Recent jobs reports tell an encouraging story. It’s one of job growth and declining unemployment, which is good news for the economy and particularly good news for job seekers who by and large are able to find employment when they seek it. But for employers, a tightening labor market that’s approaching full employment can present some challenges. As iCIMS’ US Hiring Trends reports demonstrate, in some industries there are already more applicants than available jobs, indicating that demand is outpacing available supply. This presents employers with opportunities to fine-tune their talent strategies.
Employers need to think about how to not just offer up a strong hiring experience, but a competitive one. Being competitive in this economy means finding ways to hire more efficiently and effectively, to offer up the best possible candidate experience. Forty-six percent of candidates rate their experience applying for jobs as poor to very poor, so there’s no doubt some employers have room for improvement. Relying on the right recruiting software, like a powerful applicant tracking system or candidate relationship management tool with branded, automated (and personalized) correspondence, can ensure candidates don’t slip away as a result of slow or sporadic communication.
Portraying your organization authentically, and not just catering to what you think applicants want from an employer, can also be a powerful way to stay competitive. Not everyone will (or should) maintain a Silicon Valley-like work environment or a traditional corporate vibe. When your employer brand is authentic, it’s more likely to attract people who actually want to work at your company. So know who you really are, and share that consistently in your recruitment marketing materials.
Employers in a tightening labor market may also face more job hopping. When employees know that companies are hurting for candidates, they’re more inclined to search for better opportunities (and drive up salaries in the process). Consider that the rate of job hopping for professionals in their five years after college has nearly doubled over the last twenty years, and that at the start of this year, the number of Americans who “voluntarily quit their jobs” was the highest since April 2008.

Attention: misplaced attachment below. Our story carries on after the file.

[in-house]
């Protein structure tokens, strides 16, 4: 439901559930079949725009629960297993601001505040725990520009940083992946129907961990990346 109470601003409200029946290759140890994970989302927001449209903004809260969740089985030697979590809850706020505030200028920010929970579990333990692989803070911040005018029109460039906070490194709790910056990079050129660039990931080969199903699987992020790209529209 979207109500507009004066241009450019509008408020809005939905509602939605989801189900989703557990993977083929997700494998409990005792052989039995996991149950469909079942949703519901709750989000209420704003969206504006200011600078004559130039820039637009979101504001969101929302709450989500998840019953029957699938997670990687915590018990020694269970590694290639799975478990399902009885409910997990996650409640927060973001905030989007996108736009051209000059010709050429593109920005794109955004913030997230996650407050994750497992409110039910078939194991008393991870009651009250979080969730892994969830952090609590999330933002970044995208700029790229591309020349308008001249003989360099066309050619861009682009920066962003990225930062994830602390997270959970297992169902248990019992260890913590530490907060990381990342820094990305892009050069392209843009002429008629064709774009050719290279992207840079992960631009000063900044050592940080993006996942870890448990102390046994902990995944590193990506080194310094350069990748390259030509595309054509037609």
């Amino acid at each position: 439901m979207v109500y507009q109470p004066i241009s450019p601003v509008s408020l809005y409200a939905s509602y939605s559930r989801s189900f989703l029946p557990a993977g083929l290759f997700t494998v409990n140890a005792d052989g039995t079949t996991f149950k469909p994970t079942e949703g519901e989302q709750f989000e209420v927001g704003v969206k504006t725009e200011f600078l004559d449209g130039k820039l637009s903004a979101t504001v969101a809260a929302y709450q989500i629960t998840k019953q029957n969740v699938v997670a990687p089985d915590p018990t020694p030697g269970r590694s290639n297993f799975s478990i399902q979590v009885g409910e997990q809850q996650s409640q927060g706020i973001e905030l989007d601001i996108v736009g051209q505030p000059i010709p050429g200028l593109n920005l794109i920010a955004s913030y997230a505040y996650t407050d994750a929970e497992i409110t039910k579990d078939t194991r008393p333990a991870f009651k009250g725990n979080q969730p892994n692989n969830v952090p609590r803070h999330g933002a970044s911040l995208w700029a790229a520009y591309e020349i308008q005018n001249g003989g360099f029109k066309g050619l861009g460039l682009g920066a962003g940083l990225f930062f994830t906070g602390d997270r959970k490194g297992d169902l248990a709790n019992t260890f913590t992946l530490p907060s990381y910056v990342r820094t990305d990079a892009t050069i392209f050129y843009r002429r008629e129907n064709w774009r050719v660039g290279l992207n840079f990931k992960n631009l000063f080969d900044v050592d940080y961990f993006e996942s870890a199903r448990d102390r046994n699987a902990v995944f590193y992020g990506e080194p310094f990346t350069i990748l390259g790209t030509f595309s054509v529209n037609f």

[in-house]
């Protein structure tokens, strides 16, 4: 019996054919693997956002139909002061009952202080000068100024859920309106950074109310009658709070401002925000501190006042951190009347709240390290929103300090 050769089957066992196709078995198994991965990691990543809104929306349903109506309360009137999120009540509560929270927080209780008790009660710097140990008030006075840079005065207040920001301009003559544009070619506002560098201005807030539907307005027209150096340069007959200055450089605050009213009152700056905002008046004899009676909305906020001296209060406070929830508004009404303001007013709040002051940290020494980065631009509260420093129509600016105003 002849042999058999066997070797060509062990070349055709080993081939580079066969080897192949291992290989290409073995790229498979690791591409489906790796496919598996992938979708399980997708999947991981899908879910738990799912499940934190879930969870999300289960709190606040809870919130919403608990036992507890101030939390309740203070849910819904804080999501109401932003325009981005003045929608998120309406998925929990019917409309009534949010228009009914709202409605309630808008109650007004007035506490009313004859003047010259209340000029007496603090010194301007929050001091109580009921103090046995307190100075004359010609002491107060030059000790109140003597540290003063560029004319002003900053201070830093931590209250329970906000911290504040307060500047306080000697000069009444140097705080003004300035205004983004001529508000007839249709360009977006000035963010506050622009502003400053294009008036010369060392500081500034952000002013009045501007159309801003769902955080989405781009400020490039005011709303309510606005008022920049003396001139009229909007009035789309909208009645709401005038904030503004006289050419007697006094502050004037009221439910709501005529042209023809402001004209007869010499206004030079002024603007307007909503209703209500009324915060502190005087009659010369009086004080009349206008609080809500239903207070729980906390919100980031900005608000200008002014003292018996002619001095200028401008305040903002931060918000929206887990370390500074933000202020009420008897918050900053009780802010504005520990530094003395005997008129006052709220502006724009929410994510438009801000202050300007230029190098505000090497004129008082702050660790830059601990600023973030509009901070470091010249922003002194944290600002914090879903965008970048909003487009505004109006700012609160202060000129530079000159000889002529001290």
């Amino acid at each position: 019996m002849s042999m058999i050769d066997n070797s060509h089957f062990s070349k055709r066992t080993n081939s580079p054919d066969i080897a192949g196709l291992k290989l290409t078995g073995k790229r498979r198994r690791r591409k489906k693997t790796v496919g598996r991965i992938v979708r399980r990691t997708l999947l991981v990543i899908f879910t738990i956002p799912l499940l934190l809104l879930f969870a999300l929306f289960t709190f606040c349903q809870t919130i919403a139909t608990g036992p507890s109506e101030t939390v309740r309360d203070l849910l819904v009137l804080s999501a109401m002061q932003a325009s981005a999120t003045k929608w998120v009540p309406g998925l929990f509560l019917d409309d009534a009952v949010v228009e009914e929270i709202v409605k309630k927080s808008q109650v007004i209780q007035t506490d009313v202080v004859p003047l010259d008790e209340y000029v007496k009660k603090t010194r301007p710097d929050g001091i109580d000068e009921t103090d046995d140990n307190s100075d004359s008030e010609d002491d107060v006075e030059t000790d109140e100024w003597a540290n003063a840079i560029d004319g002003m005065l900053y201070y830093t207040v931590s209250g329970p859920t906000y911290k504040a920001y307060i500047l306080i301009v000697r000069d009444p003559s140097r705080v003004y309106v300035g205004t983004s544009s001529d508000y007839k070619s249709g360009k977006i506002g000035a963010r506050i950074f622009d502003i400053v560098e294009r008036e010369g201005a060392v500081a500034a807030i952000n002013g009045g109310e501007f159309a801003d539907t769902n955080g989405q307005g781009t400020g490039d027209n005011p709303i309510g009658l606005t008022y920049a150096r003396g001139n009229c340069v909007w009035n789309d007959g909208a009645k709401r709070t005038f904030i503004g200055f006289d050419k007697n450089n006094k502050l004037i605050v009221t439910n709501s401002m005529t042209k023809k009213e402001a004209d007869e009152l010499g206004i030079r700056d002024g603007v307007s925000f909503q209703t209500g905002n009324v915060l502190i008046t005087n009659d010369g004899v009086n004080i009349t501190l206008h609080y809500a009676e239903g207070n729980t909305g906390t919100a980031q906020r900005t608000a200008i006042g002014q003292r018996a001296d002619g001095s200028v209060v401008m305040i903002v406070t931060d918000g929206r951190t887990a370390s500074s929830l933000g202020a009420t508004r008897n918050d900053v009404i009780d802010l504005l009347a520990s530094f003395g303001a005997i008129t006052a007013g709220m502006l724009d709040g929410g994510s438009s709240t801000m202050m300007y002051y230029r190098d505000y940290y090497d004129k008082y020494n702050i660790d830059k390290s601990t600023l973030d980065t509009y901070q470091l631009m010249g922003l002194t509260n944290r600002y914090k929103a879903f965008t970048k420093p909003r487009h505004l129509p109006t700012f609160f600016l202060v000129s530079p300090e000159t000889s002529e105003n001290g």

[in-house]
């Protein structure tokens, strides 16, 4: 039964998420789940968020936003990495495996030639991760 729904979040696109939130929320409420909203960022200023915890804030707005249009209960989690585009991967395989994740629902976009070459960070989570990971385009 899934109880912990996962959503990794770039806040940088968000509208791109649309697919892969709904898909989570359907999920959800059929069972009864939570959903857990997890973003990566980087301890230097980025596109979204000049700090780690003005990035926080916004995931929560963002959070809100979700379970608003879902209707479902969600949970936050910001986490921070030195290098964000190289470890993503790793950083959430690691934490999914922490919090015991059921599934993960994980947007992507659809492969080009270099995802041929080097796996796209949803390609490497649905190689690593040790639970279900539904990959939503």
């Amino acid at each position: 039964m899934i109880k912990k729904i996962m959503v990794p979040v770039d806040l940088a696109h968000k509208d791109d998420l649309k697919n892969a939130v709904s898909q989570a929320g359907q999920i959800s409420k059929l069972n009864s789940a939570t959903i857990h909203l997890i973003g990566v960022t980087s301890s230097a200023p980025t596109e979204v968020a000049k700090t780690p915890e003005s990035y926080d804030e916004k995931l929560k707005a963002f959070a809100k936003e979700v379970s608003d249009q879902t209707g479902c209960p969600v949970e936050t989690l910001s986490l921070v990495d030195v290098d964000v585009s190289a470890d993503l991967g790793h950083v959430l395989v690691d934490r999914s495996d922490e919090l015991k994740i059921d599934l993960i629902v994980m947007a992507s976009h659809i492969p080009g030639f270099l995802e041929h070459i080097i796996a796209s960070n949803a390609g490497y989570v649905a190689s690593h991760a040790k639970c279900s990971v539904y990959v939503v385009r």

To retain employees, companies need to offer solid reasons to stay, and a higher salary isn’t necessarily the answer. For example, McKinsey & Company found that praise from one’s manager, attention from leaders, frequent promotions, opportunities to lead projects, and opportunities to join fast-track management programs are often more effective than cash. Each of these nonfinancial incentives is dependent on the employee’s core ability to do his or her job well. That’s why it’s so important to greet new hires with a personalized, task-driven onboarding experience that mitigates the confusion and missteps that can accompany the first few weeks on a job and have residual effects on employee performance for months to come.
Hiring employee referrals can also help increase retention and reduce turnover. iCIMS’ research shows that referred employees are actually more likely to stay with a company longer, and that eighty-eight percent of companies say that employee referrals are their best source of hire. Talk about a winning solution in an era of job hopping and applicant scarcity.
For more information about the lay of the labor landscape, and how to stay afloat, be sure to take a look at iCIMS’ A Snapshot of Competition for Talent in the U.S. eBook.